Here are some tips/resources for parents:

  • The ImmunizeBC website is a reliable source of information and answers to common questions:
  • Parents can share their own experience with getting a COVID-19 vaccine.
  • Be honest - they may feel a pinch or poke with the needle, but it will be very quick.
  • Their arm may feel heavy or sore for a few hours, but the feeling will go away.
  • Use the CARD system - Comfort, Ask, Relax, Distract to help the child find their own strategy such as playing games or watching a video on a cell phone, listening to music or blowing bubbles.
  • Some people find that numbing creams or patches help. You can buy these without a prescription at most pharmacies. These can be applied an hour before the vaccine appointment.
  • A team from BC Children’s Hospital has developed a game that helps children practise belly breathing to help manage anxiety and their response to pain. You can access this on mobile devices at
  • HealthLink BC has more information on preparing a child for vaccination:
  • FNHA resource:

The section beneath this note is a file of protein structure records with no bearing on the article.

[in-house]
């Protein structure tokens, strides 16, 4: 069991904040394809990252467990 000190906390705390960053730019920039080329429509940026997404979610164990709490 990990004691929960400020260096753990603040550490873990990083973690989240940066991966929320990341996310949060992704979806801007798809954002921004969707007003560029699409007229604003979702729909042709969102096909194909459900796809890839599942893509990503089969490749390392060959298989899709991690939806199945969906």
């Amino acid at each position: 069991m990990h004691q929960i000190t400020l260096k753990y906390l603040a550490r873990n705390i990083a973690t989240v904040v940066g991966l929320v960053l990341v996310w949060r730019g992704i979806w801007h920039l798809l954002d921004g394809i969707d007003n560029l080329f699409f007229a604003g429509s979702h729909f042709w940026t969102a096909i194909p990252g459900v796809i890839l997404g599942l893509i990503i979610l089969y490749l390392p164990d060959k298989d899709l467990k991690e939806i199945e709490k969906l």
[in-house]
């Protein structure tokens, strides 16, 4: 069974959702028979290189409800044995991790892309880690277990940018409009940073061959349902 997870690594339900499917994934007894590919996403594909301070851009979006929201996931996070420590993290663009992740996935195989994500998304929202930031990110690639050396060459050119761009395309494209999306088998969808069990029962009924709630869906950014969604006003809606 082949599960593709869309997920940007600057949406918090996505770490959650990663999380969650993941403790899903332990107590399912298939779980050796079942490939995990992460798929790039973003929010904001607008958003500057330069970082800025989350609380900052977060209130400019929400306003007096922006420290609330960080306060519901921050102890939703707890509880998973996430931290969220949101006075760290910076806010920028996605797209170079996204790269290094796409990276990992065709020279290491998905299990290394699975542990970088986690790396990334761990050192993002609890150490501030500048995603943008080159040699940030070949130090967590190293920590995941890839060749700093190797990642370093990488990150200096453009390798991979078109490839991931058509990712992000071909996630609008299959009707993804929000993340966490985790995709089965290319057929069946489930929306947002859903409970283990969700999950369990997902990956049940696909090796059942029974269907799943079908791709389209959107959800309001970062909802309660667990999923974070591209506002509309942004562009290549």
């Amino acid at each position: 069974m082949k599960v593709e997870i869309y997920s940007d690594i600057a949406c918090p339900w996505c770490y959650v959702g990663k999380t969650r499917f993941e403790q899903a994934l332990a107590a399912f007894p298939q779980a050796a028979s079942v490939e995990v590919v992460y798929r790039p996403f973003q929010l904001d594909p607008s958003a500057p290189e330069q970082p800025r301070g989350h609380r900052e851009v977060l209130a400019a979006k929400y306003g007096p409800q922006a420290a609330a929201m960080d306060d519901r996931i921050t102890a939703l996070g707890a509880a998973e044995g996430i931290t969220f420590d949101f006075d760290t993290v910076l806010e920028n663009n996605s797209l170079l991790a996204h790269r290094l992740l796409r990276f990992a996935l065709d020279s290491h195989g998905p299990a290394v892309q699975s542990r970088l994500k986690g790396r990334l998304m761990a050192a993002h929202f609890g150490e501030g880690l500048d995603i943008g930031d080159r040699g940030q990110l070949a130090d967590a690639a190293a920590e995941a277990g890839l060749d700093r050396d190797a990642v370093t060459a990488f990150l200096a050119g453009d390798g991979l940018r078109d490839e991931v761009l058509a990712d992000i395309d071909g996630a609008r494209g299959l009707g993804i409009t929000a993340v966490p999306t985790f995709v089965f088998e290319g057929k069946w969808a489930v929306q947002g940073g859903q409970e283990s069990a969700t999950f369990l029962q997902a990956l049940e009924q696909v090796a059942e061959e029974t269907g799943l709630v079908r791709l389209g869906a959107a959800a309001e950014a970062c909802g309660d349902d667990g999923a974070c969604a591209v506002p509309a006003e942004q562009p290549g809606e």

What to expect after the vaccine

It is common to feel some pain at the injection site for a few days; redness and swelling are less frequent. A damp cloth or wrapped ice pack can help reduce the pain. Side effects like muscle aches and headache are not common in this age group, but if these occur, acetaminophen (Tylenol) can be given to reduce these symptoms.

Serious side effects are very rare. However, if a parent or guardian notices any health or behaviour changes, they should contact a healthcare provider or call 811. If the child experiences chest pain, shortness of breath, or feeling of rapid/abnormal heart rhythm, which could be indicative of myocarditis, they should seek medical attention right away.

These are rare, but would typically occur within a few days of receiving the vaccine. Inform the health care provider that the child recently received a COVID-19 vaccine.

Vaccination after COVID-19

People who have had COVID-19, including the Omicron variant should still be immunized with COVID-19 vaccines, not everyone develops a strong immune response after having COVID-19, and the vaccine is the best way to ensure longer lasting immunity.